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Florida 4-H Forest Ecology

Florida 4-H Forest Ecology


Magnolia virginiana
Family: Magnoliaceae

Natural History

Flower of sweetbay in late spring | Photo credit: Flickr user rachelgreenbelt. | Used under a Creative Commons license

Sweetbay magnolia is also called sweetbay, swampbay, or swamp magnolia. This tree is often grown as an ornamental landscape tree because of its attractive foliage, flowers, and fruit. It occurs naturally in moist and wet soils in wetland areas such as swamps and along streams and ponds. Sweetbay sprouts freely after a fire and can form thickets.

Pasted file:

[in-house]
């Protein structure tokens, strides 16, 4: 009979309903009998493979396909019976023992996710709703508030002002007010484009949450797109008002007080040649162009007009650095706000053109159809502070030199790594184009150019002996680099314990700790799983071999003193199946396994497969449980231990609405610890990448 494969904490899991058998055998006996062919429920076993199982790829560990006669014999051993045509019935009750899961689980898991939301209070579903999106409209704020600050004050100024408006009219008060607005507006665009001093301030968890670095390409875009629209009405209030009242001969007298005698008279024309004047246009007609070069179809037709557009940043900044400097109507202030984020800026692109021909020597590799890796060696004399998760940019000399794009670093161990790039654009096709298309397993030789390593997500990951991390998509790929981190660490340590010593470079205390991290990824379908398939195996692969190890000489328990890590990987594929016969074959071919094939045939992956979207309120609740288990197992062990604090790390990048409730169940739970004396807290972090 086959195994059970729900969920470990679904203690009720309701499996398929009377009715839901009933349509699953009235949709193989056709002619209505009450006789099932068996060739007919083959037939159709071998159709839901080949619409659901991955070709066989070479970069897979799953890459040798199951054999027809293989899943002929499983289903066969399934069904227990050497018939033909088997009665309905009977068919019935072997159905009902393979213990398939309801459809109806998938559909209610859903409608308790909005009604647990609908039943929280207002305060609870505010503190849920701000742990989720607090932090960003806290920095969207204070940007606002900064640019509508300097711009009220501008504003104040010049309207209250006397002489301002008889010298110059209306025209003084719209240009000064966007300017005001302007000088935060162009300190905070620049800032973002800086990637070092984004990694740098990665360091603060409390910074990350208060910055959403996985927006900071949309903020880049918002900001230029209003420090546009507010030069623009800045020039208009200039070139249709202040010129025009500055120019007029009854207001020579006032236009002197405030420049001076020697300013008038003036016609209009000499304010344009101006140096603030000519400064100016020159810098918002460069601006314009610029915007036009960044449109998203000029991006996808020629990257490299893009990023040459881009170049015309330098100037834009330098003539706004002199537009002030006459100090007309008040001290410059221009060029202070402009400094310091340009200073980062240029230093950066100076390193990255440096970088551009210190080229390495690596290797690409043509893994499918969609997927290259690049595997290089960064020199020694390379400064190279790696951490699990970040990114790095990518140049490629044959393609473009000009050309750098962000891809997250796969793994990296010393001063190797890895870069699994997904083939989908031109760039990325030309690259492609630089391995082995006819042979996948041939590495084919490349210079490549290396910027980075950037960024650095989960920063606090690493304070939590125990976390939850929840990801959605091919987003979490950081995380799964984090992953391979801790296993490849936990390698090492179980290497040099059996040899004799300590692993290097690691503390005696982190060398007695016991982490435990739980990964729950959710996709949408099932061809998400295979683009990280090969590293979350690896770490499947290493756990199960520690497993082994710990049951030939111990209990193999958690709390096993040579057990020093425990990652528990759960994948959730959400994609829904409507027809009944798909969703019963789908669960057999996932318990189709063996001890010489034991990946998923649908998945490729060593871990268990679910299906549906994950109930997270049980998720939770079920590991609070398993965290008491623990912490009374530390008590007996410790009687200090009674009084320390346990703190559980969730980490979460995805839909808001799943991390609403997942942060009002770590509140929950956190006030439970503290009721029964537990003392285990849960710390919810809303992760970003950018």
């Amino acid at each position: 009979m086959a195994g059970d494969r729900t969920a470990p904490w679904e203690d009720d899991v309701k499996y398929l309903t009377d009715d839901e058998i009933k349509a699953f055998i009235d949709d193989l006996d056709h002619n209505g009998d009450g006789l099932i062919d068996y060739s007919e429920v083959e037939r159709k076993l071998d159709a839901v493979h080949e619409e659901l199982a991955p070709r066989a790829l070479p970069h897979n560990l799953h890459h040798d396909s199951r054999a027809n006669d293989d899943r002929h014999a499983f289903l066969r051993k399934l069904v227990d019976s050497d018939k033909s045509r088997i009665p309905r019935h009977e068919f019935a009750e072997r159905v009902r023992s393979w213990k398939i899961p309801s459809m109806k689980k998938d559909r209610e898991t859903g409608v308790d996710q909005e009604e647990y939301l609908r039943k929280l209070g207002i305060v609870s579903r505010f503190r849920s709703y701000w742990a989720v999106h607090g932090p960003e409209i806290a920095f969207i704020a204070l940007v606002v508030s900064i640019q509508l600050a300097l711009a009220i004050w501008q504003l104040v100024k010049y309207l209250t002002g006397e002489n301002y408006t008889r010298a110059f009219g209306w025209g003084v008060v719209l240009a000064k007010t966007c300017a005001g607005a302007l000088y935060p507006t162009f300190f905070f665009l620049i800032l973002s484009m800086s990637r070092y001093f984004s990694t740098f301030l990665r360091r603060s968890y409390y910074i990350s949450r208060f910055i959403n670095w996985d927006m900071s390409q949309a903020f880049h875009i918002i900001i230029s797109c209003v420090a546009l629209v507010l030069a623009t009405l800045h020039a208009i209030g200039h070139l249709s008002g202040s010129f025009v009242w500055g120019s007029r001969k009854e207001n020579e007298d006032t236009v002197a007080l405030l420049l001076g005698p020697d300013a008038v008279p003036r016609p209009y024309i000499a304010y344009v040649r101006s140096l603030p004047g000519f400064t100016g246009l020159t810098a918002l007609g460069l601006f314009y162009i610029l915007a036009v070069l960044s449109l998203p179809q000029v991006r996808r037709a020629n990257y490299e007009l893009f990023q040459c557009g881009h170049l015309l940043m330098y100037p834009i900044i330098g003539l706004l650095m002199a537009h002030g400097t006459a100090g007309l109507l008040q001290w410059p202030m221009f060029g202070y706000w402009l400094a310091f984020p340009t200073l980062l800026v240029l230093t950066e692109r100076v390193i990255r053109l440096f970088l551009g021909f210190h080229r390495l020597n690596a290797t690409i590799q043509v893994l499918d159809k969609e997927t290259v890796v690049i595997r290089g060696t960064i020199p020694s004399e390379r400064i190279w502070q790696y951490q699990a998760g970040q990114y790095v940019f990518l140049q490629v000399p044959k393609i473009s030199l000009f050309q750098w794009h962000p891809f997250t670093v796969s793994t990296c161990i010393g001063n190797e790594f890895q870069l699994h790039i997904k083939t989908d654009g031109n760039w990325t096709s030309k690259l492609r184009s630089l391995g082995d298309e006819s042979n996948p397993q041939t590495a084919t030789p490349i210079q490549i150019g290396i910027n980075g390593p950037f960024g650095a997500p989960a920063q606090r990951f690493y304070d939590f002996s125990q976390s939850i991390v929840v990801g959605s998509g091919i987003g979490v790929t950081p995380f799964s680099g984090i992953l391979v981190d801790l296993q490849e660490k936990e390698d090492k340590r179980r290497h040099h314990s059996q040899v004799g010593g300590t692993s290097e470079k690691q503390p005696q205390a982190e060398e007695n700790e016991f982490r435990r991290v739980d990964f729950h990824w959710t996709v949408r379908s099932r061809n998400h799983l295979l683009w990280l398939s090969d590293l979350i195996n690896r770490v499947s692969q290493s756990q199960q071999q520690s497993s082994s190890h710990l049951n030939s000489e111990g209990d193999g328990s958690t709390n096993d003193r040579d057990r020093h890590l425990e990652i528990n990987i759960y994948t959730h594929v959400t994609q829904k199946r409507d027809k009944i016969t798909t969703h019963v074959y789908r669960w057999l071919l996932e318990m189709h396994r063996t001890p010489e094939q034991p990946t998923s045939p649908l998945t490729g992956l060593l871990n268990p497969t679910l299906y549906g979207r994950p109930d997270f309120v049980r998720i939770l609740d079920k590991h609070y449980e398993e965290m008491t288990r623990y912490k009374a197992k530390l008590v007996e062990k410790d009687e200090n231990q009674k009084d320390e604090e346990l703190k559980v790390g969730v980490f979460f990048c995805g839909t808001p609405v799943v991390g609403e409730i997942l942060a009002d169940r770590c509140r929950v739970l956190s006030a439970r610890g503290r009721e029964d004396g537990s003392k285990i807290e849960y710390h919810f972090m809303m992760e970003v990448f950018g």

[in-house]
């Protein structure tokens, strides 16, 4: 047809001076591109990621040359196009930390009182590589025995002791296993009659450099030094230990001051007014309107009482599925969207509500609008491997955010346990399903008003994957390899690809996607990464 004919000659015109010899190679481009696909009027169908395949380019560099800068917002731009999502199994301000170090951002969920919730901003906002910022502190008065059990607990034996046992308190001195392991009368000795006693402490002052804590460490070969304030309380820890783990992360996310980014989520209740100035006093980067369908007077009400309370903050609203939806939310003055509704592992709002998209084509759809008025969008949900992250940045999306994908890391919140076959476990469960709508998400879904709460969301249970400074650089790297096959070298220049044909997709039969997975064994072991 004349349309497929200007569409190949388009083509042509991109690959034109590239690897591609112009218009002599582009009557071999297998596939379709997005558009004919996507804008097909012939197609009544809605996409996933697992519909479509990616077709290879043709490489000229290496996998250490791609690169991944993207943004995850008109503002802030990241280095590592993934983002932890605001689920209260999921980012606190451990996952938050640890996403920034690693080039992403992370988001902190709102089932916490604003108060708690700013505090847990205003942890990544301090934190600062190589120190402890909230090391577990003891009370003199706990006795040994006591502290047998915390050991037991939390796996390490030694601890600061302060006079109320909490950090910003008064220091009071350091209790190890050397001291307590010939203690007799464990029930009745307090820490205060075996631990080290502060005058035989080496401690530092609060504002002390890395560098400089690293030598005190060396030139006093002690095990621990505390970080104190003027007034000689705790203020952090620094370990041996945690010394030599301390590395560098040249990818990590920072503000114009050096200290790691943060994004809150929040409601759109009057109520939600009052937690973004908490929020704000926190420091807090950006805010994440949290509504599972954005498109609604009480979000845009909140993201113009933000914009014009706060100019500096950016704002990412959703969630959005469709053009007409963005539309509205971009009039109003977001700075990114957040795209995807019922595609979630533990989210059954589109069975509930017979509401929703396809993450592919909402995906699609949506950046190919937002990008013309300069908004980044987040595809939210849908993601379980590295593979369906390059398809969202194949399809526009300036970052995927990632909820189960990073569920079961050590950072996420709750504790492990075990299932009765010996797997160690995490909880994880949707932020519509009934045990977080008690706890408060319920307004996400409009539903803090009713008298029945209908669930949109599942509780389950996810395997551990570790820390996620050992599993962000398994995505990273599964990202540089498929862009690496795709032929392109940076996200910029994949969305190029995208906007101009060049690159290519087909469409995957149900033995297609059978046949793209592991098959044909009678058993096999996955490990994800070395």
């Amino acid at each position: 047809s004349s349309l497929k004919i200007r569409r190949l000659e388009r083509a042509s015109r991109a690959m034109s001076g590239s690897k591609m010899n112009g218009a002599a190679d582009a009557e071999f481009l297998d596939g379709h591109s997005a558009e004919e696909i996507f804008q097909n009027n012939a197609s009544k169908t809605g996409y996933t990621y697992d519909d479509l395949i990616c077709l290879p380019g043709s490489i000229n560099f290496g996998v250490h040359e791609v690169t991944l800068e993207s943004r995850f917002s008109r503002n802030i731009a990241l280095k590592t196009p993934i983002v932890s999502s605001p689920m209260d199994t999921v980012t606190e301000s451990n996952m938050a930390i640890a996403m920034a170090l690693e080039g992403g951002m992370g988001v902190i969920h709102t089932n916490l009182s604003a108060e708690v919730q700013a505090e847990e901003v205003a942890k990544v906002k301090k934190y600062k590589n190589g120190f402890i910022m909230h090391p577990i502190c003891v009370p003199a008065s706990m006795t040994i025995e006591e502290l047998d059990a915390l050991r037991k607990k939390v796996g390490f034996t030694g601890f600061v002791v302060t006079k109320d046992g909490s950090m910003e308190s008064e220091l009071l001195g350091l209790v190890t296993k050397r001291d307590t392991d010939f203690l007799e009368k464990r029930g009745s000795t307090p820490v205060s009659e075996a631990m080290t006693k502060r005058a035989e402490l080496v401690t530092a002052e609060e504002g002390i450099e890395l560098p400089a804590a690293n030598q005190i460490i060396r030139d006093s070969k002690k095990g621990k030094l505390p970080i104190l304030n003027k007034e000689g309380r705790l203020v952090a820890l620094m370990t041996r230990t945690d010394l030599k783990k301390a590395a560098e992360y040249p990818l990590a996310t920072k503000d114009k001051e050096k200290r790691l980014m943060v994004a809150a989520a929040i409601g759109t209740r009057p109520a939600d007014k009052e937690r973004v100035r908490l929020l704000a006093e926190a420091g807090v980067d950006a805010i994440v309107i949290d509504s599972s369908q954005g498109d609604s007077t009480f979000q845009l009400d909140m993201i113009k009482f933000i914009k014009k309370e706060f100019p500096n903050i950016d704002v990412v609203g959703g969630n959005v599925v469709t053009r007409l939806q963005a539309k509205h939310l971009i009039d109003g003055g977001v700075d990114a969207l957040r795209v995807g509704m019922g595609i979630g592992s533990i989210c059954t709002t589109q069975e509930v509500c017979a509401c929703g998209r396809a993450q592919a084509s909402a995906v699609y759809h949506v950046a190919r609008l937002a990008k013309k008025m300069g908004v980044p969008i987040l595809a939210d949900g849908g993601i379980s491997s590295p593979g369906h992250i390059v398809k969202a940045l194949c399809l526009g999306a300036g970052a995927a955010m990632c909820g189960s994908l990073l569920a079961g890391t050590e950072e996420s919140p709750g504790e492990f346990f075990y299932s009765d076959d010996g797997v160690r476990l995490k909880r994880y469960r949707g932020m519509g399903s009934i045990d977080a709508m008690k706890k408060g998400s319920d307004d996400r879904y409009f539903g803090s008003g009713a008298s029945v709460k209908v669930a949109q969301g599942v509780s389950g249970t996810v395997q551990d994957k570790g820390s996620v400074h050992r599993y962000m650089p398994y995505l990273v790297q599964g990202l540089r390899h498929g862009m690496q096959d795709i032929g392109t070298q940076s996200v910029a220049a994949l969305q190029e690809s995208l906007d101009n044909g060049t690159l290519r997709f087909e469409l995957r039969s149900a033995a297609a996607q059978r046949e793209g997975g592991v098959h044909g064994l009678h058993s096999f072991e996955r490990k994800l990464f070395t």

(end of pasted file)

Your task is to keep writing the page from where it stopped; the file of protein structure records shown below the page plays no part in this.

Introduced into European gardens as early as 1688, the sweetbay magnolia was known as the beavertree by colonists, who caught beavers in traps baited with the fleshy roots. Deer and cattle are also fond of the trees and frequently browse on the leaves and twigs. The vegetation may comprise as much as 25% of some cattle's diets during winter months. The fruits provide a good food source many wildlife including gray squirrels, small rodents, wild turkey, quail, and numerous songbirds.

The aromatic wood of sweetbay is soft, even-grained and easy to work. It is used for veneer, boxes, containers, furniture, and some lumber and pulpwood.

Sweetbay is found from New York to Florida and west to Texas, Arkansas, and Tennessee at elevations up to 500'. It is most commonly found in South Carolina, Alabama, Georgia, and Florida.

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